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The hormonal fluctuations associated with women's menstrual cycles could color their shopping habits, research suggests.
"Our goal was to investigate how a woman's menstrual cycle impacts consumption desires, product usage, and dollars spent within the food and beautification domains," study first author Gad Saad, a professor of marketing at the John Molson School of Business, said in a news release from Concordia University in Montreal.
In conducting the study, the researchers selected 59 women and asked them to keep detailed diaries on their beauty routine, clothing choices, calorie consumption and everything they bought over the course of 35 days.
The researchers also analyzed daily surveys the women answered on these topics, which asked them about their clothing choices and how long they spent grooming. The participants were also asked about activities such as sunbathing and eating high-calorie foods. The study revealed a distinct pattern in the women's behavior.
During the fertile phase of the women's menstrual cycles (roughly day eight to 15 of a 28-day cycle), the researchers found a significant increase in their focus on appearance. During their fertile days, women are also more likely to buy clothes, the study showed.
The study authors suggested that the explanation for this pattern of behavior can be traced back to women's evolutionary roots.
"In ancestral times, women had to focus more time on mating-related activities during the fertile phase of the menstrual cycle, when the likelihood of conception was highest," Saad explained in the news release. "Those same psychological and physiological mechanisms now lead women to engage in greater consumption of products relevant to reproductive drives during the fertile phase of their cycle."
Although food consumption among the women fell during their fertile days, the study revealed their appetites peaked in the luteal or infertile phase of their menstrual cycle (roughly day 16 to 28 of a 28-day cycle). The researchers noted the women's cravings for high-calorie foods spiked during this time, along with their food purchases.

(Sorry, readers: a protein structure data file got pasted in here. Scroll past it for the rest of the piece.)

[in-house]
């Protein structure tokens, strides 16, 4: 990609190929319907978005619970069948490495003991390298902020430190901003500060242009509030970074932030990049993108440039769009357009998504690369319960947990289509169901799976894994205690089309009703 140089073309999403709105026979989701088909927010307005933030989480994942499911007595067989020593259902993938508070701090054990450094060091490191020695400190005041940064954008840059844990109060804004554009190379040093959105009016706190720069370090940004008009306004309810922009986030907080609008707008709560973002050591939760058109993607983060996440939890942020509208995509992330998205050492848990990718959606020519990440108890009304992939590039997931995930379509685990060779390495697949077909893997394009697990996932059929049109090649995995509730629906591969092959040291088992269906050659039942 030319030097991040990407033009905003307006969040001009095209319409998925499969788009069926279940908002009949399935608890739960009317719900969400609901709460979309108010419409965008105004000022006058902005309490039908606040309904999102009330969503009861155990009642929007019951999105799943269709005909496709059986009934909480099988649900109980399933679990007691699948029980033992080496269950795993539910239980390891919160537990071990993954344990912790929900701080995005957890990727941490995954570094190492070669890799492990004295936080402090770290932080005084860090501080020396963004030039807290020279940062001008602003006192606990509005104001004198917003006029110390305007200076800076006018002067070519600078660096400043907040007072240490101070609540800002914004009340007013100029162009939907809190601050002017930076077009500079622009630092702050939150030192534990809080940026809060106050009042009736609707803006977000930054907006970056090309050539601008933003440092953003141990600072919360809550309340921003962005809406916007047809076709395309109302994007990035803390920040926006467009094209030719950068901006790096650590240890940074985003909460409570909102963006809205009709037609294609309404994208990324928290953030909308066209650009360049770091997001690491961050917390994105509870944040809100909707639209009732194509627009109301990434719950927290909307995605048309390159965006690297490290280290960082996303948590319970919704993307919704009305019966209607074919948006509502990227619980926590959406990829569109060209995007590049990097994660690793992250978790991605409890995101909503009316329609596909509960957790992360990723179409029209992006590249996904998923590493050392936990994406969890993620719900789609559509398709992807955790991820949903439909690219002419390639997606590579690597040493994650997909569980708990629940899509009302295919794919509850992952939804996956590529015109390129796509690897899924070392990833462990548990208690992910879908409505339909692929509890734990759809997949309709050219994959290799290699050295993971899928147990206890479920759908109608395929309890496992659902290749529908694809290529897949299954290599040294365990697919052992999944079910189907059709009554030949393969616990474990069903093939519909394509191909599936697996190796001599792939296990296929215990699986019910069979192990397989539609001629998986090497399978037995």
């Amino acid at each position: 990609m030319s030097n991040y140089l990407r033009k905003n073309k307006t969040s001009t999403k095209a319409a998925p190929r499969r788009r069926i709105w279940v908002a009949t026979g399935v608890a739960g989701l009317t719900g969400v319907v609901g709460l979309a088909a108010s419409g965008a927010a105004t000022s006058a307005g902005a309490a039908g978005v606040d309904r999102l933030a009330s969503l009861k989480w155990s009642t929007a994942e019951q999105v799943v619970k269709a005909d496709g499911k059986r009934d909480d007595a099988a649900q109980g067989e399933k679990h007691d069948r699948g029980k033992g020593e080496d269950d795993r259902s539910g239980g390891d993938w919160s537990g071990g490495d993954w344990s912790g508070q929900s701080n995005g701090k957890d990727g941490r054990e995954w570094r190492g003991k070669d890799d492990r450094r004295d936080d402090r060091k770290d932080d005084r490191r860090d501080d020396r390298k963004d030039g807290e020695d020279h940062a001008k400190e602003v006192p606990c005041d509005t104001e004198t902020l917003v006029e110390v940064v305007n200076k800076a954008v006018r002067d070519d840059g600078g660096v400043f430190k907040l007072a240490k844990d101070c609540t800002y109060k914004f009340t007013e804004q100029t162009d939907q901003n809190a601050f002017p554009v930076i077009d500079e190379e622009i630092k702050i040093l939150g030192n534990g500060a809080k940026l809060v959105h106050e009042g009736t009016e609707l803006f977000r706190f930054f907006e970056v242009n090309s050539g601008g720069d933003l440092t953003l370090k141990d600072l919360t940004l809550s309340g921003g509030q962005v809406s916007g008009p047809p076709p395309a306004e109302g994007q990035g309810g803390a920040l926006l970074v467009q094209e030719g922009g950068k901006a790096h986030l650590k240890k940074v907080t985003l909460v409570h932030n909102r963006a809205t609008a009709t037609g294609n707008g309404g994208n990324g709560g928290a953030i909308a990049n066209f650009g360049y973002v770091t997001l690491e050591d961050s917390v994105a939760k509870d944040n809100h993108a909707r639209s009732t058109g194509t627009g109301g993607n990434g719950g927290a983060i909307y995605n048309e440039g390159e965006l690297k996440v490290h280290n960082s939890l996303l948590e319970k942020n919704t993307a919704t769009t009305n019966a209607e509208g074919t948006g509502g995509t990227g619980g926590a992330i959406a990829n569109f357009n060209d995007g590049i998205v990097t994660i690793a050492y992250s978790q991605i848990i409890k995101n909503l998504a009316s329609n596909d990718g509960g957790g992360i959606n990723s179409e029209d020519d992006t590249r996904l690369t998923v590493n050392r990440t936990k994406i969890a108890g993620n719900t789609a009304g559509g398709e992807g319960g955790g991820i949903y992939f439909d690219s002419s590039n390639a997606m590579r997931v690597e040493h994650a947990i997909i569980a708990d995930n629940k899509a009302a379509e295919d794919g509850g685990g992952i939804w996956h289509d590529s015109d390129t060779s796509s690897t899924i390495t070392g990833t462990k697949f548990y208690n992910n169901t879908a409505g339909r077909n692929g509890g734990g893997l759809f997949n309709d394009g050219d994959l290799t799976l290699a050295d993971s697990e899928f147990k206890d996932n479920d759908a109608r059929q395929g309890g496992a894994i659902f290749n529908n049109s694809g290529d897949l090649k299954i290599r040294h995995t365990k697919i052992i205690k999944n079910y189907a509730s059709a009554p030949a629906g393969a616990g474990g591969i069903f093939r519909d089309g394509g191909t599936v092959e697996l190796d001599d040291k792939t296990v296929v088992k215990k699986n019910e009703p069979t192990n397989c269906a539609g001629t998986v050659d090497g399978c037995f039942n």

"Women consume more calories during the luteal phase because they've evolved psychological and physiological mechanisms that favored non-mating-related activities like food foraging during the non-fertile phase of their cycles," noted Saad. "Different Darwin pulls, such as mating versus food, take precedence depending on a woman's menstrual status."
The study authors said their findings could shed light on these patterns of behavior and help women make more conscious decisions, which could affect their spending and eating habits.
"These consumption behaviors take place without women's conscious awareness of how hormonal fluctuations affect their choices as consumers," said Saad. "Our research helps highlight when women are most vulnerable to succumbing to cyclical temptations for high-calorie foods and appearance-enhancing products. These findings can help women to make choices for themselves contrary to the old canard of biological determinism."
A consumption-related smartphone app could help women track their daily shopping vulnerabilities by alerting them to certain high-risk days in their cycle, the study authors suggested.
The study was published recently in the Journal of Consumer Psychology.
The U.S. Department of Health and Human Services has more about the menstrual cycle.